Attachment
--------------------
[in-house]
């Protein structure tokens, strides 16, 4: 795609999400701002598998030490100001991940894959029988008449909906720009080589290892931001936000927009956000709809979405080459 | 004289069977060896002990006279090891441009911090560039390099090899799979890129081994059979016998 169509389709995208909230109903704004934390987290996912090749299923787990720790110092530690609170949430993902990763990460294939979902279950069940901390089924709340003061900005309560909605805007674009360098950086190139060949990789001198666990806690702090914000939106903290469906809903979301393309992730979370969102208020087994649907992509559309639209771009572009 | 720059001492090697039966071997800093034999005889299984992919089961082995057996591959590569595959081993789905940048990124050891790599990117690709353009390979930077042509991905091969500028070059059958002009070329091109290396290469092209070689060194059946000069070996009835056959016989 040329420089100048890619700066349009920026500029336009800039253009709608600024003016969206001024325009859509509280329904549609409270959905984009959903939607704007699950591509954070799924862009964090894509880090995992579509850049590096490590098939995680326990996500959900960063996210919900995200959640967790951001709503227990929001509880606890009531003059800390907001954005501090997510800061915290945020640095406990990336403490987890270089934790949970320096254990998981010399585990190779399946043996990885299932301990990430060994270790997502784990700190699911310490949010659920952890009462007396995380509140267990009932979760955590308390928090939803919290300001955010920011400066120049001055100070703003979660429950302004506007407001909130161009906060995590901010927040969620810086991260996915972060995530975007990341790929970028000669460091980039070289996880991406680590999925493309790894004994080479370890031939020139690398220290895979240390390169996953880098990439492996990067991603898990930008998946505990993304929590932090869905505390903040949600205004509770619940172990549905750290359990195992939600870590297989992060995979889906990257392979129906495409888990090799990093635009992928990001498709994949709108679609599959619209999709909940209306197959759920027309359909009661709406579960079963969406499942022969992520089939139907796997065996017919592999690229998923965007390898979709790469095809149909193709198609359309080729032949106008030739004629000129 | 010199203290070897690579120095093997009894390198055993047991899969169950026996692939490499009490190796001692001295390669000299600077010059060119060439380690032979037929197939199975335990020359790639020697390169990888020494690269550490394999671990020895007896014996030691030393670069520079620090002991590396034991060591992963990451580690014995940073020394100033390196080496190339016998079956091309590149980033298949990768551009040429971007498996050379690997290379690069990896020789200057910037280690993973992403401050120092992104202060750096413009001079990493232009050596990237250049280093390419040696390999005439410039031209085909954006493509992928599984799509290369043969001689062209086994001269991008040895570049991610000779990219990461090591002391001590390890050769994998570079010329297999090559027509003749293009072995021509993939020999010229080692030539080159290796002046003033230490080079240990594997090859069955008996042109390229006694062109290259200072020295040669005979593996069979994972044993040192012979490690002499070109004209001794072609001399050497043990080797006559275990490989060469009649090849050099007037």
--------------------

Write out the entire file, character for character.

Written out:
[in-house]
């Protein structure tokens, strides 16, 4: 795609999400701002598998030490100001991940894959029988008449909906720009080589290892931001936000927009956000709809979405080459 | 004289069977060896002990006279090891441009911090560039390099090899799979890129081994059979016998 169509389709995208909230109903704004934390987290996912090749299923787990720790110092530690609170949430993902990763990460294939979902279950069940901390089924709340003061900005309560909605805007674009360098950086190139060949990789001198666990806690702090914000939106903290469906809903979301393309992730979370969102208020087994649907992509559309639209771009572009 | 720059001492090697039966071997800093034999005889299984992919089961082995057996591959590569595959081993789905940048990124050891790599990117690709353009390979930077042509991905091969500028070059059958002009070329091109290396290469092209070689060194059946000069070996009835056959016989 040329420089100048890619700066349009920026500029336009800039253009709608600024003016969206001024325009859509509280329904549609409270959905984009959903939607704007699950591509954070799924862009964090894509880090995992579509850049590096490590098939995680326990996500959900960063996210919900995200959640967790951001709503227990929001509880606890009531003059800390907001954005501090997510800061915290945020640095406990990336403490987890270089934790949970320096254990998981010399585990190779399946043996990885299932301990990430060994270790997502784990700190699911310490949010659920952890009462007396995380509140267990009932979760955590308390928090939803919290300001955010920011400066120049001055100070703003979660429950302004506007407001909130161009906060995590901010927040969620810086991260996915972060995530975007990341790929970028000669460091980039070289996880991406680590999925493309790894004994080479370890031939020139690398220290895979240390390169996953880098990439492996990067991603898990930008998946505990993304929590932090869905505390903040949600205004509770619940172990549905750290359990195992939600870590297989992060995979889906990257392979129906495409888990090799990093635009992928990001498709994949709108679609599959619209999709909940209306197959759920027309359909009661709406579960079963969406499942022969992520089939139907796997065996017919592999690229998923965007390898979709790469095809149909193709198609359309080729032949106008030739004629000129 | 010199203290070897690579120095093997009894390198055993047991899969169950026996692939490499009490190796001692001295390669000299600077010059060119060439380690032979037929197939199975335990020359790639020697390169990888020494690269550490394999671990020895007896014996030691030393670069520079620090002991590396034991060591992963990451580690014995940073020394100033390196080496190339016998079956091309590149980033298949990768551009040429971007498996050379690997290379690069990896020789200057910037280690993973992403401050120092992104202060750096413009001079990493232009050596990237250049280093390419040696390999005439410039031209085909954006493509992928599984799509290369043969001689062209086994001269991008040895570049991610000779990219990461090591002391001590390890050769994998570079010329297999090559027509003749293009072995021509993939020999010229080692030539080159290796002046003033230490080079240990594997090859069955008996042109390229006694062109290259200072020295040669005979593996069979994972044993040192012979490690002499070109004209001794072609001399050497043990080797006559275990490989060469009649090849050099007037």